My mother used to say that in her next life she wanted to come back as Bill Pinney, her husband. That describes the hierarchy in our house in a nutshell. For us kids, there was a decided split between what boys and girls were allowed to be and do.
I'm from a large Catholic family with five brothers and a father who didn’t much value the ambitions of his three daughters. Envying my brothers’ freedoms, I wanted to do everything they could do– better. Yet female protagonists were few to girls of my generation, and accounts of women artists simply not available.
Patriarchy was the air we breathed, so pervasive as to be invisible.
Reading became my refuge. In The Lives of the Saints I found stories that sustained me, accounts of young women whose rich and ardent inner lives became beacons for my own budding life as an artist.
Through the exploration of feminine identity I began in 1988, I came to realize that the hierarchy which dominated my family life dominated every other aspect of life also. Thirty years on, few realized how entrenched that hierarchy still remained until #MeToo exploded with women’s stories of harassment and oppression. My work as a photographer has always been part of that story, informed by my own girlhood and that of my daughter, Emma.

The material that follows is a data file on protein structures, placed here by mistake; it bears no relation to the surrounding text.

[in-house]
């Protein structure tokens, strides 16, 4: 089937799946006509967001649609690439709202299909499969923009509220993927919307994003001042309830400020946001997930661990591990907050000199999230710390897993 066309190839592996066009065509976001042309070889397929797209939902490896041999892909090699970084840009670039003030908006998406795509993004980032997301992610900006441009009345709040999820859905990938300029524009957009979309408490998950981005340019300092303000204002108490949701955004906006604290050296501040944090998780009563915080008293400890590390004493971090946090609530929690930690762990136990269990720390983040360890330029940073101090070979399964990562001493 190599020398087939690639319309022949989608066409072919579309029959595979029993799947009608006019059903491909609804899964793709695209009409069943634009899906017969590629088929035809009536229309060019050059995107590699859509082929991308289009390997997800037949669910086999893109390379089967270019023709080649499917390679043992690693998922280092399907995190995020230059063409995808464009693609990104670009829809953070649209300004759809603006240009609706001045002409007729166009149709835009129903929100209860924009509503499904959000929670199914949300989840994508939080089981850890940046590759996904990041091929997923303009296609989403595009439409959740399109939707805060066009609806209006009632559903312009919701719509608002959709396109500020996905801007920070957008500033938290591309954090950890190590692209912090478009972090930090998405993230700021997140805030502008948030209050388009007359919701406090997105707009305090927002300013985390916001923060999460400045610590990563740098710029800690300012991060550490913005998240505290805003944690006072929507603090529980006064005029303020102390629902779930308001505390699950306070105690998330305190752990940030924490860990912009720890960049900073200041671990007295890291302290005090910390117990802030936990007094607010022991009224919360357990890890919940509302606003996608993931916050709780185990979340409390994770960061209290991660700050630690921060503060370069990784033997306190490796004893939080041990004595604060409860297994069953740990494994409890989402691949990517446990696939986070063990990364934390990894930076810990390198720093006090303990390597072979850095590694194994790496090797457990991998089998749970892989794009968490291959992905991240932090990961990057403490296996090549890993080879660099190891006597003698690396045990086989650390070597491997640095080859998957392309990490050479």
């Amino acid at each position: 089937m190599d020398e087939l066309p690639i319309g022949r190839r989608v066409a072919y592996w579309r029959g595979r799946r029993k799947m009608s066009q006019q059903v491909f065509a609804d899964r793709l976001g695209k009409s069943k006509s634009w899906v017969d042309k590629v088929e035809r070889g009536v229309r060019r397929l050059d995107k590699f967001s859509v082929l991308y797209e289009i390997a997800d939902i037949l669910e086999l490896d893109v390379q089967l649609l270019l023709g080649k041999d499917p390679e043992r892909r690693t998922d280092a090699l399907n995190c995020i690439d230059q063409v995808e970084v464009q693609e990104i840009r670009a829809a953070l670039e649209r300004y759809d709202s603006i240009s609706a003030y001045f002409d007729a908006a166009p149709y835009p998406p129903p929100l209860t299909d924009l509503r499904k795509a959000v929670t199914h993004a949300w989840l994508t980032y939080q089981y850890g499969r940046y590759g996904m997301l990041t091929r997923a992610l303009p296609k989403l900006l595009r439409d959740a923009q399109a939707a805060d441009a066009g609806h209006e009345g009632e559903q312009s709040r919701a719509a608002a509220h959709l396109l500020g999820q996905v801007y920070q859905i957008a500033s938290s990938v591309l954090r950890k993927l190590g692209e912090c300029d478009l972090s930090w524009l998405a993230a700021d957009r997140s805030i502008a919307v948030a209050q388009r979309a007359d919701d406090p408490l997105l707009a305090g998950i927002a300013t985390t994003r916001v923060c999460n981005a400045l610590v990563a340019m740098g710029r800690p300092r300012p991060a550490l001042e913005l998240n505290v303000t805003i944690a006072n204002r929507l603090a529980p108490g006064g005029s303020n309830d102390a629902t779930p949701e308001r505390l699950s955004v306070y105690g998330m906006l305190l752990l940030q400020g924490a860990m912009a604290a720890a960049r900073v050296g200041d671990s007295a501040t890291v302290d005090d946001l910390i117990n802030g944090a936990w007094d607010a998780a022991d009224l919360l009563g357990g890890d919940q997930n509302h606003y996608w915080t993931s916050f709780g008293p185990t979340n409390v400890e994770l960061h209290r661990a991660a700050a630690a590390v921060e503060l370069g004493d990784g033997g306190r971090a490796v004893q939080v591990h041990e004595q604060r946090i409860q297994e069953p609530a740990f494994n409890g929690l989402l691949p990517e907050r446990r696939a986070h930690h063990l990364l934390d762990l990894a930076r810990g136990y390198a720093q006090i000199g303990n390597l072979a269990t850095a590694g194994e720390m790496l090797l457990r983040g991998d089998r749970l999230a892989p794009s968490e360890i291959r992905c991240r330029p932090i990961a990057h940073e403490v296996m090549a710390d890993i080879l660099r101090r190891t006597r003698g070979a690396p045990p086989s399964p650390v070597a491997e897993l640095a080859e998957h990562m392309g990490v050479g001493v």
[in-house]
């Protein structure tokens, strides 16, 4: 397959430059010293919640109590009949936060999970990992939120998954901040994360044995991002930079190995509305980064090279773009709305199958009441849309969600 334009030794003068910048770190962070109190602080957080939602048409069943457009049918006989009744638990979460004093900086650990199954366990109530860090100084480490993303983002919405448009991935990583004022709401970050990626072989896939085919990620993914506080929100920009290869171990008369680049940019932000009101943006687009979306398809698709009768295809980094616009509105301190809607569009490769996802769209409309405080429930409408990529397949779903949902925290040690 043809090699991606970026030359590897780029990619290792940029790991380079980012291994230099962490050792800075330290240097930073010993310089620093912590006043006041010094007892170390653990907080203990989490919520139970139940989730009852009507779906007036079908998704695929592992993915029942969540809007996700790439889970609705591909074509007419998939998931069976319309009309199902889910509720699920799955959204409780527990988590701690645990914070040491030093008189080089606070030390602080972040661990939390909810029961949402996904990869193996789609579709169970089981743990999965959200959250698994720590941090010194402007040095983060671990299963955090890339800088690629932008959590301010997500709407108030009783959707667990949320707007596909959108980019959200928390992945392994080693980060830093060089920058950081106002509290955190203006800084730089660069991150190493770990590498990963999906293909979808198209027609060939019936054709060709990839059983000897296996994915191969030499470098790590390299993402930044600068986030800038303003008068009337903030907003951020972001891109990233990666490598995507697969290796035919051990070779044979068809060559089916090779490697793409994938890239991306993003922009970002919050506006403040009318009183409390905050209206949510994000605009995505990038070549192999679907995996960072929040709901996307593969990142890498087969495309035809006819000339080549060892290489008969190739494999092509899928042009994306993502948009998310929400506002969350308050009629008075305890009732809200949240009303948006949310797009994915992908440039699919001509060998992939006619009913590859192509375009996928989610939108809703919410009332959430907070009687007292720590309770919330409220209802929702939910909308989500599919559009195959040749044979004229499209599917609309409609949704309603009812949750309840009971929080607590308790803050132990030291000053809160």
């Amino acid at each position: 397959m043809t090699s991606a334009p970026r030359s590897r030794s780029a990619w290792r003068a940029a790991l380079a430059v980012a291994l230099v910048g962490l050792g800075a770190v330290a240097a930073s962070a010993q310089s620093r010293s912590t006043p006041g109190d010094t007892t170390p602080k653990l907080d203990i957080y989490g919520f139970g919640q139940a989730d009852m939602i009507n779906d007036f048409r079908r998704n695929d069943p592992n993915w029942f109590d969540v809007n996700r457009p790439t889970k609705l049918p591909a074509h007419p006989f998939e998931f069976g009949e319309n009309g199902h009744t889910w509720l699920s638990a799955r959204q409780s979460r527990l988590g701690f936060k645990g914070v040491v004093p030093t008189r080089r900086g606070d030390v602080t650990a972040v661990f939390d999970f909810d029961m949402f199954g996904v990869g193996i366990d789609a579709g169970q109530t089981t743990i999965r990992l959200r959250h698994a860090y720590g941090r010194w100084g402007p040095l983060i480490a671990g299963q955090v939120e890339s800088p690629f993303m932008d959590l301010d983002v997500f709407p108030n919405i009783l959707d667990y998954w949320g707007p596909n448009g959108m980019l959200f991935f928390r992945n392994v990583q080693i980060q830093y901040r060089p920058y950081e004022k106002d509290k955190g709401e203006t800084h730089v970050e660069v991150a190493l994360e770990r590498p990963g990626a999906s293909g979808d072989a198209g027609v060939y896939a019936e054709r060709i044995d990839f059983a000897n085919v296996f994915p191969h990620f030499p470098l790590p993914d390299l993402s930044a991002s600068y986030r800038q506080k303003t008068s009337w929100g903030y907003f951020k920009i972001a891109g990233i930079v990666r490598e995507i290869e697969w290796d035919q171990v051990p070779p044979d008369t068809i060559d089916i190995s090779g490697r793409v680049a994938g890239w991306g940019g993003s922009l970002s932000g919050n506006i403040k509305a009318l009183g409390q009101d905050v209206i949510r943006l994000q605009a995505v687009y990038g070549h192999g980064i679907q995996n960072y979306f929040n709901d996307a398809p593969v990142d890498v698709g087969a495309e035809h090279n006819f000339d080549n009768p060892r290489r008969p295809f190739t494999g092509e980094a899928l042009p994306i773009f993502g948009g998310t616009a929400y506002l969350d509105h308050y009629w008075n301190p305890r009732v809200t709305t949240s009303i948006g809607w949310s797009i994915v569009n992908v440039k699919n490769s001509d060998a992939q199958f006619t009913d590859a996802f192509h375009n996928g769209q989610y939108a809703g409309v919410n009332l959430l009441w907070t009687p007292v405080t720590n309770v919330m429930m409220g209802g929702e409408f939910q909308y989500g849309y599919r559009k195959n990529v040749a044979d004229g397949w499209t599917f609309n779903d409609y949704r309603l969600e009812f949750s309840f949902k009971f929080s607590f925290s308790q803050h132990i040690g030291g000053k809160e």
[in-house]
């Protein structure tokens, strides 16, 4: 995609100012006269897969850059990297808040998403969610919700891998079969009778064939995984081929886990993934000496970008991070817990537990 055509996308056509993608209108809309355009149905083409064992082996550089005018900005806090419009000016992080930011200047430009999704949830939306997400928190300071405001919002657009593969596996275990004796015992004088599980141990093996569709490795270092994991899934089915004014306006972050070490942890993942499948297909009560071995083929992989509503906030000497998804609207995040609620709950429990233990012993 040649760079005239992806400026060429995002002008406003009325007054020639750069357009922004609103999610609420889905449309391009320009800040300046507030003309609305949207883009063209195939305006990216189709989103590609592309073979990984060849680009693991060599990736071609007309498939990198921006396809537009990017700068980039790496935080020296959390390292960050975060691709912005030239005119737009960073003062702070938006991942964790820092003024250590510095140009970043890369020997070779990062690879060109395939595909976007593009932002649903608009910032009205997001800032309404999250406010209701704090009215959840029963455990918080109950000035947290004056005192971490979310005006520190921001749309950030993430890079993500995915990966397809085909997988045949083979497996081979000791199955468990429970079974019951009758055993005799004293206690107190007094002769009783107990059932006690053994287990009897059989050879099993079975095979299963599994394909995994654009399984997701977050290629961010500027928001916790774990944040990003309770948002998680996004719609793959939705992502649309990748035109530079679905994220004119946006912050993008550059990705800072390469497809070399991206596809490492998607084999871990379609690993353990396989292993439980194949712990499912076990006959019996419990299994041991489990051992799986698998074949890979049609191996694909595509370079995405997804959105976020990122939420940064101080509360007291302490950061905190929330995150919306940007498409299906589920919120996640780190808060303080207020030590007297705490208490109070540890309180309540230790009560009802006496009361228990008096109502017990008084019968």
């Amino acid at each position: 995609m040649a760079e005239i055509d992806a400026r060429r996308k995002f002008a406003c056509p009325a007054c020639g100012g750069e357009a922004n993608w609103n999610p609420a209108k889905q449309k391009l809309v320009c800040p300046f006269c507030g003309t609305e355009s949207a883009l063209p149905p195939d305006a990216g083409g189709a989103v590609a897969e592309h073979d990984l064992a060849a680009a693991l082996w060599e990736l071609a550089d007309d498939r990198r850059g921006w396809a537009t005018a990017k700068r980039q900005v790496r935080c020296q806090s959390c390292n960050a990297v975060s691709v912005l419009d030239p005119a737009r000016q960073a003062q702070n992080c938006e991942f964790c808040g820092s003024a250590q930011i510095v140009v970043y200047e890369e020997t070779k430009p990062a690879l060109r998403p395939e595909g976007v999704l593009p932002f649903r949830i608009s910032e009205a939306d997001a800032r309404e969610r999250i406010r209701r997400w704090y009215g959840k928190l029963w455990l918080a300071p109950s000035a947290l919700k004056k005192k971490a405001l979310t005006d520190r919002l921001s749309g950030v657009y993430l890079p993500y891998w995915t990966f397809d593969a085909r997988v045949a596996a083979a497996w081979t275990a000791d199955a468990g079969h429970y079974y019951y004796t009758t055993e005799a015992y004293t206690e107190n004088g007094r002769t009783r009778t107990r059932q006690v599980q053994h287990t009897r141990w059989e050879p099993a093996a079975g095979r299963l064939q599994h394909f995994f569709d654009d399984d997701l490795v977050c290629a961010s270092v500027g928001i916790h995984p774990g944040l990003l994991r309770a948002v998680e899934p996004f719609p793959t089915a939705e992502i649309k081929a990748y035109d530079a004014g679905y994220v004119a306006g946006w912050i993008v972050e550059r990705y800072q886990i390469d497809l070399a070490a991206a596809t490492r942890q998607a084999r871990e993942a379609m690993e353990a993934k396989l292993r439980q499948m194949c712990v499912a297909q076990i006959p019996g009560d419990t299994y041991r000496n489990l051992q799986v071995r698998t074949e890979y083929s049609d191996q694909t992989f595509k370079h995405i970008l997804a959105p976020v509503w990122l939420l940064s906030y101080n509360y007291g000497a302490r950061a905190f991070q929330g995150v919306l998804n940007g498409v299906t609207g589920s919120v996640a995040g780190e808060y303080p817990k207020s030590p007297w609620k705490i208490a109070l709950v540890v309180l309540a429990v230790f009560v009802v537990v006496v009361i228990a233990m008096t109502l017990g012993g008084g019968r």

Some of these images suggest an oppressive force hanging over women and family life, while others describe what we don’t see often enough– a world where girls with agency are the subjects of their own lives. I’ve looked to embody the transcendence and independence that intrigued me as a girl in The Lives of the Saints. The sacramental view of life I experienced then remains deeply embedded in the way I see now as an artist.